Schriever AFB Squadrons Plan GPS Heritage Week

The 2nd and 19th Space Operations Squadrons (SOPS), who operate the GPS satellite constellation from Schriever Air Force Base, Colorado, are hosting GPS week February 15-20 to honor their heritage and interact directly with the Colorado Springs community.

Among other goals, organizers hope that it will help clear up common misunderstandings among GPS users who may have used the GPS navigation system either on their phone or car and somehow ended up lost, cold, and hungry.


The 2nd and 19th Space Operations Squadrons (SOPS), who operate the GPS satellite constellation from Schriever Air Force Base, Colorado, are hosting GPS week February 15-20 to honor their heritage and interact directly with the Colorado Springs community.

Among other goals, organizers hope that it will help clear up common misunderstandings among GPS users who may have used the GPS navigation system either on their phone or car and somehow ended up lost, cold, and hungry.

"GPS did not get you lost," said Lt. Col. Matthew Brandt, 2 SOPS director of operations. "The GPS signal coming from the satellites is pristine. It has to be."

The two squadrons have to ensure perfect signals because GPS does a whole lot more than provide everyone directions to grandma’s house. It serves as an essential and vital part of mission success for the many career fields of its estimated three billion users, Brandt said.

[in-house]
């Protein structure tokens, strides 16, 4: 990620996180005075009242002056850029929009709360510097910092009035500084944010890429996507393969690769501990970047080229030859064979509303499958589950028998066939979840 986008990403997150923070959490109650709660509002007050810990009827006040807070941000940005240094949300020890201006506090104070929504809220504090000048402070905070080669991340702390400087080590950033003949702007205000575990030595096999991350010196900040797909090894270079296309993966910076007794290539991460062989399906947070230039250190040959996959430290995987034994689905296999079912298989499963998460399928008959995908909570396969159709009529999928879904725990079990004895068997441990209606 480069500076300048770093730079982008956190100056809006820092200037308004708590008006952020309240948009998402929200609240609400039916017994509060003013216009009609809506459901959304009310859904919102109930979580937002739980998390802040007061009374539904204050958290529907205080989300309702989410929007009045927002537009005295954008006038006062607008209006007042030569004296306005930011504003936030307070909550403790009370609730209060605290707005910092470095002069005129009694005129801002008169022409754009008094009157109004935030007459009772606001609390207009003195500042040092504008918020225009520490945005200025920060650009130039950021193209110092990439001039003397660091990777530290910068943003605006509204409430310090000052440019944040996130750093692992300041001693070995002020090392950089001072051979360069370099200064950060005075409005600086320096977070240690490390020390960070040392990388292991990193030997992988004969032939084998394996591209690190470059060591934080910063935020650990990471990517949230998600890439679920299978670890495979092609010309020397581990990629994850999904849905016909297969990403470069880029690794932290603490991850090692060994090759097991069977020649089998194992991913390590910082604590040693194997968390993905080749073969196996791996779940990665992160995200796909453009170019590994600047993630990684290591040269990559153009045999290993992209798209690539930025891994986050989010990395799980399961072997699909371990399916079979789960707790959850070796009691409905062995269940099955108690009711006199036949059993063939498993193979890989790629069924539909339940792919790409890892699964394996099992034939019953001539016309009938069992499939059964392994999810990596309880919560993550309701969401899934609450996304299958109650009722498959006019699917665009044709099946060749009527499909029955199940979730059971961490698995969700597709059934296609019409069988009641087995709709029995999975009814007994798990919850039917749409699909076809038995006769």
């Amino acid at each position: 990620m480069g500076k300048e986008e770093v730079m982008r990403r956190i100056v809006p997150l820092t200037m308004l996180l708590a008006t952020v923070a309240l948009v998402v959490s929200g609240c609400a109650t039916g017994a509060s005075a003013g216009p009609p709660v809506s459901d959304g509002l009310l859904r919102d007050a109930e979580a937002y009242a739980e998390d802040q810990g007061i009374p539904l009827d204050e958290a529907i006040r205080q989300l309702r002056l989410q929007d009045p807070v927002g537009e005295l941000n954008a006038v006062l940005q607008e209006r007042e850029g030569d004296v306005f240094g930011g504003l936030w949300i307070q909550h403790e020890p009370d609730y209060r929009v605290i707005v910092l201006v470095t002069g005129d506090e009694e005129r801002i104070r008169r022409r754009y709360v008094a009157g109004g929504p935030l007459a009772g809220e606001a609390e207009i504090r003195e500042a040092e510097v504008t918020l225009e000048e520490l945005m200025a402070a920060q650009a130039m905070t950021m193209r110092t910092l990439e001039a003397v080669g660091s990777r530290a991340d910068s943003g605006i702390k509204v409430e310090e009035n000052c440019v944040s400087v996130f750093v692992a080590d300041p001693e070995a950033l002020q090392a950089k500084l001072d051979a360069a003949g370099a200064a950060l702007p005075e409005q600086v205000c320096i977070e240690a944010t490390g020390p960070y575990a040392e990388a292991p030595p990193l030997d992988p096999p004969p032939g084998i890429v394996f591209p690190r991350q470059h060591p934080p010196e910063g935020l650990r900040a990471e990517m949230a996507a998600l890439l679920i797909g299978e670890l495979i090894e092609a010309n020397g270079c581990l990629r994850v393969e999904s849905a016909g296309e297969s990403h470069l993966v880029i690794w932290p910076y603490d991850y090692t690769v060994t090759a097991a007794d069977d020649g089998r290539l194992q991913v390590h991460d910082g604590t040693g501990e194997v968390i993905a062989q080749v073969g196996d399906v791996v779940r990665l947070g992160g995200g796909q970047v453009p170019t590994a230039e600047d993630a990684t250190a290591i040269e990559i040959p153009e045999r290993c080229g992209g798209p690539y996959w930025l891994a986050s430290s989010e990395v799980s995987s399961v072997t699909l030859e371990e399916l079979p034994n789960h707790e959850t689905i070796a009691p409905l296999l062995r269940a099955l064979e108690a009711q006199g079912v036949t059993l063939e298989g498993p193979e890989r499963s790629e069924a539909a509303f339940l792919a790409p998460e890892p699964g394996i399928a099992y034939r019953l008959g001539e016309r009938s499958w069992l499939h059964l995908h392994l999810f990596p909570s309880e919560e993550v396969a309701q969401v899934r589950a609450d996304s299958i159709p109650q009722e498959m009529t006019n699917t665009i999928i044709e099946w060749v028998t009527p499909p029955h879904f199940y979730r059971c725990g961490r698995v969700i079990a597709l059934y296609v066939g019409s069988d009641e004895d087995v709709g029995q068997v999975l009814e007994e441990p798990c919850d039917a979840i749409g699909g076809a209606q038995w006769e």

In addition to myriad civil applications, GPS plays a crucial role in U.S. and allied military operations. "Somebody somewhere is using that signal to put a bomb on a target and kill a bad guy," he said. "Somebody is using GPS to pull an extraction or using it to call in an airstrike."

"The first GPS launch was in 1978 and we have been doing operations for 36 years," said Brandt.

Brandt said a lot of people think of GPS as an app on their phone.

"They don’t realize the infrastructure that’s behind it," he added. "They don’t think about the 38 satellites in orbit and the hundreds of thousands of people who have built, designed, and made it possible."

The week kicks off with a community Geocaching event February 15 at Memorial Park, which is open to the Colorado Springs community. On February 17, the squadrons will be hosting middle and high school students on a tour of the base to learn about GPS and space.

The culminating event for GPS Heritage Week will be a dinner celebration February 20 at the Antlers Hilton in Colorado Springs, featuring guest speaker Brad Parkinson, the first director of the GPS Joint Program Office and current chairman of the National Space-Based PNT Advisory Board.

Brandt hopes the dinner will allow the Schriever GPS operators to hear the stories of the early pioneers and what they went through to make GPS happen.

"I hope they see that this thing is much bigger than just sending a command to the satellite," he said. " It took a lot to get here."

Tech. Sgt. Abifarin Scott, 2nd Space Operations Squadron GPS maintenance flight chief, is the overall coordinator for GPS week.